Pallister’s D-Day snub recalls an earlier controversy surrounding former Winnipeg Mayor Sam Katz, who in 2011 was caught ditching Remembrance Day ceremonies to spend a long-weekend at his vacation home in Phoenix. When Katz’s absence was first noted, he refused to say where he was. When he was eventually outed for the trip down south, he was contrite and never missed another Nov. 11 commemoration until he left politics in 2014.
It also harkens back to some of the trouble Pallister got into in 2014 for fibbing about being at his vacation home in Costa Rica when Manitoba was struck by severe spring and summer floods. He claimed he was at a family wedding out west when he was actually soaking up the Central American sun.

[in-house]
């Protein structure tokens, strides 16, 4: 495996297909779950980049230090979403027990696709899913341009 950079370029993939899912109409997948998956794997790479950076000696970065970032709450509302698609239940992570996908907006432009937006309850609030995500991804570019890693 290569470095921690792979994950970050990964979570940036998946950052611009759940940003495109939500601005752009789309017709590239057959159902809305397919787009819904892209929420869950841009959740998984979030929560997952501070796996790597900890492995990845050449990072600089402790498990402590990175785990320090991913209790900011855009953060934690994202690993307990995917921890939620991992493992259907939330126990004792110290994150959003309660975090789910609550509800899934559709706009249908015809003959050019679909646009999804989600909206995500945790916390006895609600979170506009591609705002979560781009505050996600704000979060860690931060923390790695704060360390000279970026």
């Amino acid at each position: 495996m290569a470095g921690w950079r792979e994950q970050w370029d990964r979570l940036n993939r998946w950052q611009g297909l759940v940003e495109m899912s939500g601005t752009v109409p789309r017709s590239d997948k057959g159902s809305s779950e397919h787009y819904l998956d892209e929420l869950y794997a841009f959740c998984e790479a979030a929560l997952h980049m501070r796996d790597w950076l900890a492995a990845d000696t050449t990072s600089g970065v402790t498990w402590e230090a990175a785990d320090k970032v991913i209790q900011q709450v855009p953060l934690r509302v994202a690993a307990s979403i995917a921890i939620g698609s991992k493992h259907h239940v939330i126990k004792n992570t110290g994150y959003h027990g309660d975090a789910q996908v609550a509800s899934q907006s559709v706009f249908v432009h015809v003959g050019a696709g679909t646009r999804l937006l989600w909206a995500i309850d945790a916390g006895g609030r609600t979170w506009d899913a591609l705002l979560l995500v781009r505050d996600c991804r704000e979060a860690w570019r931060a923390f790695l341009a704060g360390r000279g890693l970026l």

As is the case in many of these self-inflicted wounds, Pallister could have very easily avoided all of the criticism and scrutiny just by doing what he said he was going to do, which was attend the commemoration of the 75th anniversary of D-Day. Just show up to all of the major events, pay tribute to the veterans and then go off to enjoy a well-earned vacation. All it would have taken is one more day of work, and one less day of vacation.
So, where’s Brian now? In trouble, again.
Born and raised in and around Toronto, Dan Lett came to Winnipeg in 1986, less than a year out of journalism school with a lifelong dream to be a newspaper reporter.